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The central and part of the southern Appalachian Valley and Ridge and Plateau are underlain by an elongate basin that extends from the Great Lakes southwestward to a low broad arch that lies along the southern Tennessee border (Fig. 1). This arch, a branch of the Cincinnati Arch, separates the Appalachian Basin (sensu stricto) from the Black Warrior Basin in Alabama and Mississippi (Thomas, this volume). In its narrower dimension, the Appalachian Basin extends from an eastern edge buried beneath Piedmont thrust sheets (Cook and Oliver, 1981), westward to the crest of the Cincinnati Arch.

The basin is ovoid; its deepest part lies in eastern Pennsylvania. The strata that fill the basin are only a few thousand meters thick on the western basin margin and thicken to about 13,000 m to the north and east (Colton, 1970). Thickness variations reflect the change in composition of basin-filling strata, from strata dominated by limestone and dolomite in the south and west to strata dominated by quartz sand, silt, and clay to the north and east.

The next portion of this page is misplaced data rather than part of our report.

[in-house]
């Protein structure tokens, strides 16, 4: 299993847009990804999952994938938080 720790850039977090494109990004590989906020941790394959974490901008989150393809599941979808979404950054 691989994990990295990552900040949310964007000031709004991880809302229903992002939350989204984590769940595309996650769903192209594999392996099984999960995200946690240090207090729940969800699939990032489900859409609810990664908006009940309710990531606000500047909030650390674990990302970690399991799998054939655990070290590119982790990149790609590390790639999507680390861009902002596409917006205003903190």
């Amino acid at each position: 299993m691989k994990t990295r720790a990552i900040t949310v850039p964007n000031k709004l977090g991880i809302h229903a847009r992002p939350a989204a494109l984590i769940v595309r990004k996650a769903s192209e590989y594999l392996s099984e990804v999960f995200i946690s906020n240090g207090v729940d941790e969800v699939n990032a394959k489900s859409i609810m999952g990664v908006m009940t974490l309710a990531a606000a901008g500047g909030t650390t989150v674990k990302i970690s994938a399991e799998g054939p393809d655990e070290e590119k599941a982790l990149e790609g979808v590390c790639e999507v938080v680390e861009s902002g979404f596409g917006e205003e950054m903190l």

The last major synthesis of Appalachian Basin stratigraphy is that published by Colton (1970). This chapter is a generalized summary of the stratigraphic development and filling of the Appalachian Basin, from its inception in the late Precambrian to its deformation at the end of the Paleozoic. Variations in stratigraphic nomenclature reflect the multiplicity of sources used in the compilation. Supplementary tables (Tables 1-7) of stratigraphic terminology contain the names of units not discussed in the text. The

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